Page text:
European Respiratory Journal 03/2009; 33(6):1345-53. · 6.36 Impact Factor
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    ABSTRACT: The aim of the present study was to identify alpha(1)-antitrypsin (alpha(1)-AT)-deficient patients who had rapidly progressive disease. PiZ patients (n = 101) underwent annual lung function measurements over a 3-yr period, and the results were related to factors that may influence decline. The mean annual decline in forced expiratory volume in 1 s (FEV(1)) was 49.9 mL. The greatest FEV(1) decline occurred in the moderate severity group (FEV(1) 50-80% of the predicted value), with a mean annual decline of 90.1 mL, compared with 8.1 mL in the very severe group (FEV(1) <30% pred). However, annual decline in transfer coefficient of the lung for carbon monoxide (K(CO)) was greatest in the severe and very severe groups. When the whole group was divided into tertiles of FEV(1) decline, the fast tertile compared with the slow tertile had more patients with bronchodilator reversibility (BDR) (73 versus 41%; p = 0.010), more males (79 versus 56%; p = 0.048) and lower body mass index (BMI) (24.0 versus 26.1; p = 0.042). Logistic regression analyses confirmed that FEV(1) decline was independently associated with BMI, BDR, exacerbation rate and high physical component 36-item short-form health survey scores. In PiZ alpha(1)-AT-deficient patients, FEV(1) decline was greatest in moderate disease, unlike K(CO) decline, which was greatest in severe disease. The FEV(1) decline showed associations with BDR, BMI, sex and exacerbation rate.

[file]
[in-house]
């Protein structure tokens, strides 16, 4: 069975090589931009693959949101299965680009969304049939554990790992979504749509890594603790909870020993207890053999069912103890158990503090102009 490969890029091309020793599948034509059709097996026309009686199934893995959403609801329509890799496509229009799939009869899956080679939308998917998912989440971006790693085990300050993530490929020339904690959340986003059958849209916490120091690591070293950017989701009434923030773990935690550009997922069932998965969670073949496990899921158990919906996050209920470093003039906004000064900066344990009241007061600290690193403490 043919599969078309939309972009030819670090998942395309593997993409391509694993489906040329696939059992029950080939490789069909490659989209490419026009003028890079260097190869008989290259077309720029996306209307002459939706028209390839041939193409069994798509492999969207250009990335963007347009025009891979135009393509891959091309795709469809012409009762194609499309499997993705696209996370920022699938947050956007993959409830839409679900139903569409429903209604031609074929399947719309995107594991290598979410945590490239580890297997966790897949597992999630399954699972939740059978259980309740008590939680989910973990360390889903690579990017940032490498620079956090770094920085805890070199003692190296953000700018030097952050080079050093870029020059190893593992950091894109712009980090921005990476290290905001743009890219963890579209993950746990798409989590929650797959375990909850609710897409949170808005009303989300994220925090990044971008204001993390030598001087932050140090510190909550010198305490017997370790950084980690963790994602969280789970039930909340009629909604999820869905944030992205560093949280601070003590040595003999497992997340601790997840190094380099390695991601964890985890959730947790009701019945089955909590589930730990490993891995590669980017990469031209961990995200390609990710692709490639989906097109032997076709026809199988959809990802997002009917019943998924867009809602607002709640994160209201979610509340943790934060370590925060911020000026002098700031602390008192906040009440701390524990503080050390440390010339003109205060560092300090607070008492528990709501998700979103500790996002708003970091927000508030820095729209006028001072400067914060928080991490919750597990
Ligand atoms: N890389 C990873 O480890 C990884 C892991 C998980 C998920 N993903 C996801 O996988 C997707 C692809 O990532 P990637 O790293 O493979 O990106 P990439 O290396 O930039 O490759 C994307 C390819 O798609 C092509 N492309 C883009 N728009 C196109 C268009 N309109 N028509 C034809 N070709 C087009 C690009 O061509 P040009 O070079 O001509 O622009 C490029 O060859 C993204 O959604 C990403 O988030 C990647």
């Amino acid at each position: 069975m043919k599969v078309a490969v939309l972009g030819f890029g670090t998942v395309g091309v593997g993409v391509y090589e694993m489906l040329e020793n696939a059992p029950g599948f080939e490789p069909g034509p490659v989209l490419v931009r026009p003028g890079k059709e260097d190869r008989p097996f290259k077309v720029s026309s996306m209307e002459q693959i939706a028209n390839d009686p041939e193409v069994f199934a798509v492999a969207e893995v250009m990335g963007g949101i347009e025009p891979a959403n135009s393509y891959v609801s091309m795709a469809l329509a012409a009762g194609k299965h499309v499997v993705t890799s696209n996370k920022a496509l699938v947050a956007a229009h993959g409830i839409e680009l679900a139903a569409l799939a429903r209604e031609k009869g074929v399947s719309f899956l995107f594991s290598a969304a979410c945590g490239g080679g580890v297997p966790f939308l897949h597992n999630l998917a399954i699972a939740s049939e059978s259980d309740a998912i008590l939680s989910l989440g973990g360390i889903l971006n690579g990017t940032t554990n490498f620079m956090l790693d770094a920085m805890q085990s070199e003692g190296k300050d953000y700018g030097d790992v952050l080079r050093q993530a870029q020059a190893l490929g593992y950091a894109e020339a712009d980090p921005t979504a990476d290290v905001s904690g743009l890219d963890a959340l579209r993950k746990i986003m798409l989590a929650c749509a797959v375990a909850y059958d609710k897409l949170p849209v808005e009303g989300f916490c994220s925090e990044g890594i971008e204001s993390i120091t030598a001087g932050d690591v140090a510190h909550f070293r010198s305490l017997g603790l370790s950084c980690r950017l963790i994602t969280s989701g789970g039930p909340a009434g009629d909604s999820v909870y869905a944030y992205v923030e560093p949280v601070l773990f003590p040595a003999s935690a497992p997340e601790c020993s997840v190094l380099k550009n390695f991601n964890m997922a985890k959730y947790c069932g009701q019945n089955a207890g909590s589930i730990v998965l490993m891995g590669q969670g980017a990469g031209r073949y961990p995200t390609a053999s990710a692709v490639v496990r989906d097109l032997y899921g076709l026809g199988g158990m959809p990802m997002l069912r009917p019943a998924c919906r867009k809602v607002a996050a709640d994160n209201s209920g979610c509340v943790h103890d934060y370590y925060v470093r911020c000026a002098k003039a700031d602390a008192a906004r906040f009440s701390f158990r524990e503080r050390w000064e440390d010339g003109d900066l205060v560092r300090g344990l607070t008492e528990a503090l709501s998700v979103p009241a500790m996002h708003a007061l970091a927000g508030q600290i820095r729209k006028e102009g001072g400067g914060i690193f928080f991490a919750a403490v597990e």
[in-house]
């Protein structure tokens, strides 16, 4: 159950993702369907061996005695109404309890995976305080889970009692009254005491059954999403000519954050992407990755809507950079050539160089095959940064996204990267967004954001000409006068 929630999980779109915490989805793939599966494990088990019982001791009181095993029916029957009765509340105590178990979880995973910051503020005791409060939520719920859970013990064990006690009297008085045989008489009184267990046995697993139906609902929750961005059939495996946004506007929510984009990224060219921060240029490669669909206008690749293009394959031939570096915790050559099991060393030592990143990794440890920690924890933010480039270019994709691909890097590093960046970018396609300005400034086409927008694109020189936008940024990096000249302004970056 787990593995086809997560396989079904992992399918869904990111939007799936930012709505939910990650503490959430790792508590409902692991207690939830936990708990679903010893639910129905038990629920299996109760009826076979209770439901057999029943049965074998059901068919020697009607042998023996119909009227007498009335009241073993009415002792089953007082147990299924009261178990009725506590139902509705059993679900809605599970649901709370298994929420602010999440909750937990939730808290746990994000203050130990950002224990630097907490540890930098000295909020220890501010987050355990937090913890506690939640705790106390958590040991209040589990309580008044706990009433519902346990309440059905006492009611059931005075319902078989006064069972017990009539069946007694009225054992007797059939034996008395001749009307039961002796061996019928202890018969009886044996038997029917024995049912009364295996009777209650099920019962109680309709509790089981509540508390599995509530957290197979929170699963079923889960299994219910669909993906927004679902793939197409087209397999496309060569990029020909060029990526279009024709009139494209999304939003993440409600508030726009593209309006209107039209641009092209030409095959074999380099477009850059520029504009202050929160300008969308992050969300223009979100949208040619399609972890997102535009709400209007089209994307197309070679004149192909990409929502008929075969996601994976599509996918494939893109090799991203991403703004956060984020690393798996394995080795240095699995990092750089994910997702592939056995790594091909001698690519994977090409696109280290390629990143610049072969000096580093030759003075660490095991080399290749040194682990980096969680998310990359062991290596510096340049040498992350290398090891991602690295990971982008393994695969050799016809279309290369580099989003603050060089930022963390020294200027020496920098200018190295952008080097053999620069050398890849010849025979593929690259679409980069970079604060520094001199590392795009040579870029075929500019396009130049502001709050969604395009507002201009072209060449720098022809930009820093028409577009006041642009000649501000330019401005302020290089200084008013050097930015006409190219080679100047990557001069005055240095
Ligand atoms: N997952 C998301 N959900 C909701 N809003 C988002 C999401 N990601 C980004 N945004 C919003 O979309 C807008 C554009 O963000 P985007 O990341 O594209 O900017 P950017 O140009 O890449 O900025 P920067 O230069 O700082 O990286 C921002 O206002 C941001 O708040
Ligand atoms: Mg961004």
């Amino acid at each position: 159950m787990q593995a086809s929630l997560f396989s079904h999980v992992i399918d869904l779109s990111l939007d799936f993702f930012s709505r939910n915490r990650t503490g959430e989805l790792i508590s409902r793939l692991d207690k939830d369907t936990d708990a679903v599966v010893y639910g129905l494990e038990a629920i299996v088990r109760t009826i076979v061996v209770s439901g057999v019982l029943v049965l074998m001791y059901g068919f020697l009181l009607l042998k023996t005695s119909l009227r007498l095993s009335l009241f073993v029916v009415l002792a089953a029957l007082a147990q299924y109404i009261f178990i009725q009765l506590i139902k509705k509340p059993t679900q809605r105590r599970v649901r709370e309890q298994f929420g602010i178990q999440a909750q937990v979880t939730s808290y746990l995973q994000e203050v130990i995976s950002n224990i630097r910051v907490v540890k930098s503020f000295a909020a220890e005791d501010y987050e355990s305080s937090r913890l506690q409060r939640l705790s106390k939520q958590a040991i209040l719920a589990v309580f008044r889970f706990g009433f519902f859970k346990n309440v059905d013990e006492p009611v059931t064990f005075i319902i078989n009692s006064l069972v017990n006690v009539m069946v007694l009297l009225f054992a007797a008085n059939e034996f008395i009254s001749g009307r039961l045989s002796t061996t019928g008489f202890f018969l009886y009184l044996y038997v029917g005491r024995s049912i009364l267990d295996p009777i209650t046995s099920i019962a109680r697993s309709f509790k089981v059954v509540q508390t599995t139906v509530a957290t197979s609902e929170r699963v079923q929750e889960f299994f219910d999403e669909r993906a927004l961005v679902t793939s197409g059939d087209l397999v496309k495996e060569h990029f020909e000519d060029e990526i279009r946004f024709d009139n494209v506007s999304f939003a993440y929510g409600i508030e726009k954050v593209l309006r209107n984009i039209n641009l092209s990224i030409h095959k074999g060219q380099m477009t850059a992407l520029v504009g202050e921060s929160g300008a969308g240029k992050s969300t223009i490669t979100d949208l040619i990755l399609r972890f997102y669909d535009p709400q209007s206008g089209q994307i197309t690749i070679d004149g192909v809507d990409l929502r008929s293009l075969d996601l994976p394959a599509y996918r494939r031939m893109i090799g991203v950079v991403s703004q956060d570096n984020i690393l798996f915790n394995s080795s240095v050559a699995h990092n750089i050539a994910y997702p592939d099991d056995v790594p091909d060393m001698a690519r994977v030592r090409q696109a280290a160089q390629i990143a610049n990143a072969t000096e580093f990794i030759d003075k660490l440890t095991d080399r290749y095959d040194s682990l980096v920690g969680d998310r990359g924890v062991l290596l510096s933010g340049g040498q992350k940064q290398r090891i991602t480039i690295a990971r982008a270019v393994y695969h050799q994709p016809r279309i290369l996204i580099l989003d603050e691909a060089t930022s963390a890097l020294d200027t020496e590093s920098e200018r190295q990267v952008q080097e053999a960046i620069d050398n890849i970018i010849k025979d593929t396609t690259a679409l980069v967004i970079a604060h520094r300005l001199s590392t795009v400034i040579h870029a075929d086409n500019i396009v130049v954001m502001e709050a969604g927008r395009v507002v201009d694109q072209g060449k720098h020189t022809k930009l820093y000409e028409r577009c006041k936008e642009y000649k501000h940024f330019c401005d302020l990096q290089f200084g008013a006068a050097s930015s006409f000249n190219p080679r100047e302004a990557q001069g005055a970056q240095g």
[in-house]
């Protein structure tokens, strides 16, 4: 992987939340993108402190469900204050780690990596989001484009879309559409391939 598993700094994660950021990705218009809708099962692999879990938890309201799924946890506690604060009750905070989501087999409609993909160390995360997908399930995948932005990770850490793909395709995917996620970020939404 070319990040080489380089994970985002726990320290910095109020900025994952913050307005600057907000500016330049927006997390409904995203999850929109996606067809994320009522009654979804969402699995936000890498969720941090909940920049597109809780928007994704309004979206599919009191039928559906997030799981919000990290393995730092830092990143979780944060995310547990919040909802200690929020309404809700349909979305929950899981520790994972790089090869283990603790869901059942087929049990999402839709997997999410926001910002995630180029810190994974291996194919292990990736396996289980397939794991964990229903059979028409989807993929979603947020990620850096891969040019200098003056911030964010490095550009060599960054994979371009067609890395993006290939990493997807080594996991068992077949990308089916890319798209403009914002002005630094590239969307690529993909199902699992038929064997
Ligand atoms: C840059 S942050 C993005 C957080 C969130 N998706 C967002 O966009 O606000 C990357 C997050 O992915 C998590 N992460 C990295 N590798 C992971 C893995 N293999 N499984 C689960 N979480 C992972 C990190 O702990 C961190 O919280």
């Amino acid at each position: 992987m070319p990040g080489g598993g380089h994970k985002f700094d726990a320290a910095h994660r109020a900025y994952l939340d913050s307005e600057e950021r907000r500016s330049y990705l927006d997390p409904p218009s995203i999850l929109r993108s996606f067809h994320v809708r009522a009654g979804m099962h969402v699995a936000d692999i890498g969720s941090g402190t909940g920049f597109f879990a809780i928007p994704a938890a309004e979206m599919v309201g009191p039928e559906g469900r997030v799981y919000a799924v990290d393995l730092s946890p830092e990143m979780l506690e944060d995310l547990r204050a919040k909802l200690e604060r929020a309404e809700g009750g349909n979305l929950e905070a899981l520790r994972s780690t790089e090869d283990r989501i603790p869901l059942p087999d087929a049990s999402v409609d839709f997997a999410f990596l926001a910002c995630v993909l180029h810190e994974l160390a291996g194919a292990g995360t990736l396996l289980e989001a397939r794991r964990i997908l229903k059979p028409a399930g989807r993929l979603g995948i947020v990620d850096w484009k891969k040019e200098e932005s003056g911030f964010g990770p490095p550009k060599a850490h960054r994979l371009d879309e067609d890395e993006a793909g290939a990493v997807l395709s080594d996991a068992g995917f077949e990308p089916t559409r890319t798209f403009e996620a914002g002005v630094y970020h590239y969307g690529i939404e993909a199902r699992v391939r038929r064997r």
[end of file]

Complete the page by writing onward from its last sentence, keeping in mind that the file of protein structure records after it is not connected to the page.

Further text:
European Respiratory Journal 01/2009; 33(6):1338-44. · 6.36 Impact Factor
  • Source
    E Sapey, D Bayley, A Ahmad, R Stockley
    European Respiratory Journal 12/2008; 32(5):1408-9; author reply 1409. · 6.36 Impact Factor

Publication Stats

5k Citations
1,461.90 Total Impact Points

Institutions

  • 1987–2013
    • Queen Elizabeth Hospital Birmingham
      Birmingham, England, United Kingdom
  • 1978–2013
    • University of Birmingham
      • • School of Clinical and Experimental Medicine
      • • College of Medical and Dental Sciences
      • • School of Immunity and Infection
      Birmingham, England, United Kingdom
  • 2009
    • Copenhagen University Hospital Gentofte
      Hellebæk, Capital Region, Denmark
  • 1999–2009
    • University Hospitals Birmingham NHS Foundation Trust
      • Department of Respiratory Medicine
      Birmingham, England, United Kingdom
    • Washington University in St. Louis
      San Luis, Missouri, United States
  • 2005
    • National Heart, Lung, and Blood Institute
      Maryland, United States
  • 2002
    • Policlinico San Matteo Pavia Fondazione IRCCS
      Ticinum, Lombardy, Italy
    • Royal United Hospital Bath NHS Trust
      Bath, England, United Kingdom
  • 1998
    • The Queen Elizabeth Hospital
      Tarndarnya, South Australia, Australia
  • 1995
    • Papworth Hospital NHS Foundation Trust
      Papworth, England, United Kingdom
  • 1994–1995
    • University of Cambridge
      • • Department of Medicine
      • • Department of Haematology
      Cambridge, ENG, United Kingdom
  • 1987–1994
    • The Royal Orthopaedic Hospital NHS Foundation Trust
      Birmingham, England, United Kingdom
  • 1993
    • University of Queensland 
      • School of Medicine
      Brisbane, Queensland, Australia
  • 1990
    • Barnes Jewish Hospital
      San Luis, Missouri, United States
  • 1980
    • University of Alabama at Birmingham
      Birmingham, Alabama, United States